Author Topic: Getting the most out of social security benefits  (Read 5506 times)

NestEggChick (formerly PFgal)

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Getting the most out of social security benefits
« on: June 19, 2014, 10:02:10 AM »
The rules will probably change before I'm ready to claim SS, but I'm guessing quite a few people on this forum could benefit from this. So enjoy!

http://m.sfgate.com/business/networth/article/A-twist-could-help-singles-Social-Security-5562797.php

Poorman

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Re: Getting the most out of social security benefits
« Reply #1 on: June 19, 2014, 01:39:45 PM »
It's best to start collecting at the youngest age possible, even if you don't need the money.  The reason is that even a small return of 2% per year from investing the SS payments beats the 8% yearly increases from waiting to collect it.  Somebody that waits until age 70 to collect has a huge mountain to climb before they break even with the person that started collecting at age 62.  That's 8 years of payments they have to catch up to.  If the person that started collecting at age 62 simply invested all those payments, there's no way the person that starts collecting at age 70 can ever catch up, unless the investment returns are less than 1.5% or negative.  I wrote about it in a little more detail here:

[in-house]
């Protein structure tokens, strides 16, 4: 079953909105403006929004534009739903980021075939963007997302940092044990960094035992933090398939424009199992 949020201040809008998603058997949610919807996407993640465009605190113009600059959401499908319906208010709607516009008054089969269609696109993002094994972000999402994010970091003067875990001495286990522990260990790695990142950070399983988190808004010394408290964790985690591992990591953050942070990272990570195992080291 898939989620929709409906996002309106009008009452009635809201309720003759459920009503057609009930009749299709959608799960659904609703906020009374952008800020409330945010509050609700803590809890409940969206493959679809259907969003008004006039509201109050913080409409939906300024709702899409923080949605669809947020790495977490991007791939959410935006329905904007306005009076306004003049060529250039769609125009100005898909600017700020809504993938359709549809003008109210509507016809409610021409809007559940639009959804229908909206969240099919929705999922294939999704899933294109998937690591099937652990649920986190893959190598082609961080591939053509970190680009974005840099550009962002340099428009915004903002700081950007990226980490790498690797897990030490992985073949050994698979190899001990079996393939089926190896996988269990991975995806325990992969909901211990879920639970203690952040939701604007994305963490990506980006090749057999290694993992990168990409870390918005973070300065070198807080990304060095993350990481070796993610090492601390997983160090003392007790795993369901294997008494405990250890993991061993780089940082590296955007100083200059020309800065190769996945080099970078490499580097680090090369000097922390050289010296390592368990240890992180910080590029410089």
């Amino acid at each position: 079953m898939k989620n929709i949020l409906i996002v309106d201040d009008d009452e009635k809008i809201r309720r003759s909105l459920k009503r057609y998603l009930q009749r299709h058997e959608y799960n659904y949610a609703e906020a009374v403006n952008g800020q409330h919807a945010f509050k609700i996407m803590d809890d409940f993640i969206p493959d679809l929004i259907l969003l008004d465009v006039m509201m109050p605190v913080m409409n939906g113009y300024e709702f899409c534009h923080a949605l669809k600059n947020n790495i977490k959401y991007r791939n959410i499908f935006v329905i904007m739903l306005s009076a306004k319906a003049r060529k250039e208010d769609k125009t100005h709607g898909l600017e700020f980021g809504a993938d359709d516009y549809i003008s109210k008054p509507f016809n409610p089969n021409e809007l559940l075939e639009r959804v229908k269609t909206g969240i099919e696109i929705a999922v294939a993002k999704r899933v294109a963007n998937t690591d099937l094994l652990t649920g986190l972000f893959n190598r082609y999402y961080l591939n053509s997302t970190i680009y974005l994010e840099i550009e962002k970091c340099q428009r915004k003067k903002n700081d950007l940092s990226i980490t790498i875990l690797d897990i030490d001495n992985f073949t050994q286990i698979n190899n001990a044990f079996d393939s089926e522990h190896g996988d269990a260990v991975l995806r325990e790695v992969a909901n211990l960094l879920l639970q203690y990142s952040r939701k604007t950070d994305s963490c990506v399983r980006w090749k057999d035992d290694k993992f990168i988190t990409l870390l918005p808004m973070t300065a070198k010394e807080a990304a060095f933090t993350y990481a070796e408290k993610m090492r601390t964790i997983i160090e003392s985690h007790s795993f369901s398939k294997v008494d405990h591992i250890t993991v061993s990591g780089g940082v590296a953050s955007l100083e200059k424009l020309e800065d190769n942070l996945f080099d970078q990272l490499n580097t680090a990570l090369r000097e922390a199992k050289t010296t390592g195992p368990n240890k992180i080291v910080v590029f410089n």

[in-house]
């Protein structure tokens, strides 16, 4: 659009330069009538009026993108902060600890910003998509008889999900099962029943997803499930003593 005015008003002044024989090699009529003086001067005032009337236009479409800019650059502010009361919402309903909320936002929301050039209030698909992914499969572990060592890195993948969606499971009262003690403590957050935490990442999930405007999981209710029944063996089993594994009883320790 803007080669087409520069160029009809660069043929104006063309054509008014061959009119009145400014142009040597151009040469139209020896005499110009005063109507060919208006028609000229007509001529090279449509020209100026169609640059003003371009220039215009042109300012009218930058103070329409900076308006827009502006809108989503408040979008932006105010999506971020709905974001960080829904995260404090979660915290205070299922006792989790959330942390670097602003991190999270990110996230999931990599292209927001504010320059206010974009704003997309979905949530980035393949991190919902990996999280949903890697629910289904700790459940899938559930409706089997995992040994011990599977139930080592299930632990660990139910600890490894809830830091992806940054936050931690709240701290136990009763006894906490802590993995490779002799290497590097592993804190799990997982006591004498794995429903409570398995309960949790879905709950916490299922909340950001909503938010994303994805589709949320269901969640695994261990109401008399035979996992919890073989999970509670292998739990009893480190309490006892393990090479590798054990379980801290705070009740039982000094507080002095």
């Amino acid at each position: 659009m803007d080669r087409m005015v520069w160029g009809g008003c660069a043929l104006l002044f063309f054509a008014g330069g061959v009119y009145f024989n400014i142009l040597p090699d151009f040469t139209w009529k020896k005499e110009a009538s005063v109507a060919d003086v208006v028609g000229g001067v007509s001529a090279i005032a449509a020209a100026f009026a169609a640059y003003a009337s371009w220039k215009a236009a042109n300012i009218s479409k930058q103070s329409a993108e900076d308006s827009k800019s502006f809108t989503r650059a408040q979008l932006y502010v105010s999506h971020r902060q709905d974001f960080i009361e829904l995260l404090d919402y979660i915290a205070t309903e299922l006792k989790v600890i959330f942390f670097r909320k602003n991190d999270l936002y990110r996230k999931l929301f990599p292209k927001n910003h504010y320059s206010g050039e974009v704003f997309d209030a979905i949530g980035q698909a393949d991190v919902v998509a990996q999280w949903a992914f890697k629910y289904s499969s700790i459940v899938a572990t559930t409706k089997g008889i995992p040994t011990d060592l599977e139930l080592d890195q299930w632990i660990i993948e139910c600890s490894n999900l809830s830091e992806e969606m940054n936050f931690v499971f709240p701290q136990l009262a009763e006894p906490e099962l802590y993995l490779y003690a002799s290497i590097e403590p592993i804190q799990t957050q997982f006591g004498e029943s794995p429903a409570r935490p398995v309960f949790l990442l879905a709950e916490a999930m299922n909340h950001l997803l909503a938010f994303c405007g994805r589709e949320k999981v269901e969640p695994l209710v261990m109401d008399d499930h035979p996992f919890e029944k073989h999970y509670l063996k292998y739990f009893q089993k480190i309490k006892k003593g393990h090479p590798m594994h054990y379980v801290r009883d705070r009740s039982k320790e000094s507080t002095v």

http://forum.mrmoneymustache.com/mustachianism-around-the-web/another-save-10retire-by-70-article-ny-times/msg299283/#msg299283

The plan that you linked to sounds like the worst of both worlds to me because it's retroactively paying benefits that you could have collected and invested all along.  Essentially, it guarantees a 0% return on those retroactive payments.  It would be better to "self-insure" by taking the payments at the youngest possible age and investing them conservatively.

MDM

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Re: Getting the most out of social security benefits
« Reply #2 on: June 19, 2014, 05:50:57 PM »
Perhaps someone could you point out what is wrong in the Excel calculations shown below.  To test, copy the table and paste (as text) into cell A1 in a blank spreadsheet.  Calculations assume no taxes and that all money is invested with annual returns given in cell F1 (2% in the table below).